A study published ahead of print in the Journal of the American College of Cardiology has found that the 99th percentile values for the high sensitivity cardiac troponin T (hs-cTnT) assay that is used to aid diagnosis of myocardial infarction are significantly higher in healthy men aged ≥50 years and healthy women aged ≥65 than the currently recommended cutoff value of 14ng/L—suggesting that using a universal cutoff value may lead to an over diagnosis of myocardial infarction.
Study authors M Odette Gore (Department of Internal Medicine, University of Texas Southwestern Medical Center, Dallas, USA) and others write that the hs-cTnT assay has been implemented in many countries for the diagnosis of myocardial infarction, adding “By convention, the upper reference limit for high sensitivity troponin assays is defined as the 99th percentile value from a normal reference population.”
The presently accepted upper reference limit for the hs-cTnT assay is 14ng/L. However, the authors comment that this is based on a study of “apparently healthy” participants “with little information regarding subject selection” and that the current cutoff does not “take into account patient sex, age, and race”. Therefore, Gore et al analysed cardiac troponin T values (measured with the hs-cTnT assay) of patients in three large independent community-based studies, looking at two subcohorts: individuals free from recent hospitalisation of any cause with no clinical cardiovascular disease or stage III or greater chronic kidney disease (subcohort one); and subcohort one patients without subclinical heart disease (subcohort two).
A total of 12,618 adults were analysed in the study, and the 99th percentile values were significantly higher than 14ng/L in subcohort one patients from all three studies and in subcohort two patients from two studies. The authors note: “Moreover, the 99th percentile values were significantly higher than 14ng/L in all strata of men aged ≥50 years and women aged ≥65 years. Importantly, 99th percentile values were consistent across cohorts within age and sex strata.”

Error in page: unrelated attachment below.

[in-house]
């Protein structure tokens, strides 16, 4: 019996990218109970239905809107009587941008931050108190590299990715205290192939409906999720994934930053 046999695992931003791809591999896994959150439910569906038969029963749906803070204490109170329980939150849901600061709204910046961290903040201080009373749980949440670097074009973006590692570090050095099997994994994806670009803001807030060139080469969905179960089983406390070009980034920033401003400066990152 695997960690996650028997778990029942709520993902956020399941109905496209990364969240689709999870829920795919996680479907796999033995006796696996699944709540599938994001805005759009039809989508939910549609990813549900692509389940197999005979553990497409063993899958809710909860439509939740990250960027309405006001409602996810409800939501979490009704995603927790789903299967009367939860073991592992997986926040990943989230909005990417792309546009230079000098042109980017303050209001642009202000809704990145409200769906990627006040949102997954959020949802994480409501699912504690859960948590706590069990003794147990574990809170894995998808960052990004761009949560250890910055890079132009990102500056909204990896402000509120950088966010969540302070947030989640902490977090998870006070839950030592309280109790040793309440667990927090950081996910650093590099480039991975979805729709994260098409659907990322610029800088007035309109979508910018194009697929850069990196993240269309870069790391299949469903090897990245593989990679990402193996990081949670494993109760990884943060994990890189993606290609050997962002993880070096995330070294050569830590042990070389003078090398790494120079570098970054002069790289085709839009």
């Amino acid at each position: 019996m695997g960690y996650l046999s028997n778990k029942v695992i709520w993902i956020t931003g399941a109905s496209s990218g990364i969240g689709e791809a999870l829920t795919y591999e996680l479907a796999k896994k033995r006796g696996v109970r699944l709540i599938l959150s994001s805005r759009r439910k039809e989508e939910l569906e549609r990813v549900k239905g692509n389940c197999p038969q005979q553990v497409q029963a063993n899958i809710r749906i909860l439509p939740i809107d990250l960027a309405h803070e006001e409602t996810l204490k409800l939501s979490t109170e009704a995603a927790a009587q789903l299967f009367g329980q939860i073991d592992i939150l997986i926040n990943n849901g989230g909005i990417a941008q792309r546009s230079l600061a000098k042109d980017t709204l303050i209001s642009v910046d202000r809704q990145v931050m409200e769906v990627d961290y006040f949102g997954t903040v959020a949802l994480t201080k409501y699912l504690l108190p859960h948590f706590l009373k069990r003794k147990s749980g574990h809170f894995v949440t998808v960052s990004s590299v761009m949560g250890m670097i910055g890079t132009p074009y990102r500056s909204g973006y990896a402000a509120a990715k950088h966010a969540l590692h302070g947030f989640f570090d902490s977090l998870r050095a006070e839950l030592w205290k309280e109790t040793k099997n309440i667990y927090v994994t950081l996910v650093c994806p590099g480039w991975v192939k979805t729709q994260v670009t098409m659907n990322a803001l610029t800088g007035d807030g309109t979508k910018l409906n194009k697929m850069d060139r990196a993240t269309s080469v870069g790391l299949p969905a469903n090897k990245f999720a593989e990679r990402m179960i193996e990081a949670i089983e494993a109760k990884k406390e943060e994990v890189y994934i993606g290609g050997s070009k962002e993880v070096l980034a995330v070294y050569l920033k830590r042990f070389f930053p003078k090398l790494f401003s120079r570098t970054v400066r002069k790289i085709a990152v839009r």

Gore et al also found that 99th percentile values were higher in men compared with women, in black individuals compared with non-black individuals, and in subgroups of increasing age among both men and women (≥65 years). They note: “More than 10% of men older than 65 years in our study who were free from clinical or subclinical cardiovascular disease had cTnT values above the current myocardial infarction threshold. This suggests that clinical use of hs-cTnT assay with the currently recommended cutpoint may result in over diagnosis of myocardial infarction, particularly in elderly men.”
Based on their findings, they propose that the cutoff values for the assay are increased to 17ng/L for men aged 50–64 and for women aged 65 or older and to 31ng/L for men aged 65 or older (provided that further studies show that these cutoffs improve diagnostic performance in myocardial infarction). They claim that the current cutoff point should only be used for men younger than 50 years and women younger than 65 years. “Of note, the true 99th percentile cTnT value for women younger than 50 may be lower than 14ng/L but validating a lower cutoff is not feasible with the current assay because the coefficient of variation of the assay exceeds 10% at values of 13ng/L and lower”, Gore et al comment.
The authors conclude: “Use of more accurate, sex- and age-specific 99th percentile values for the hs-cTnT assay would be expected to decrease false positive myocardial infarction diagnosis with the hs-cTnT assay, a problem with major clinical and public health ramifications.”
Study author James de Lemos (Department of Internal Medicine, University of Texas Southwestern Medical Center, Dallas, USA) told Cardiovascular News: “False positive myocardial infraction diagnoses have important implications as patients may be exposed to treatments, including invasive therapies, that expose them to risks without benefit. Also, false positive myocardial infarction tests contribute to the growing problem of ‘troponin fatigue’ where clinicians become sceptical of the value of the diagnostic test. For these reasons, it is important that normal ranges be accurately determined so troponin tests can be appropriately used.”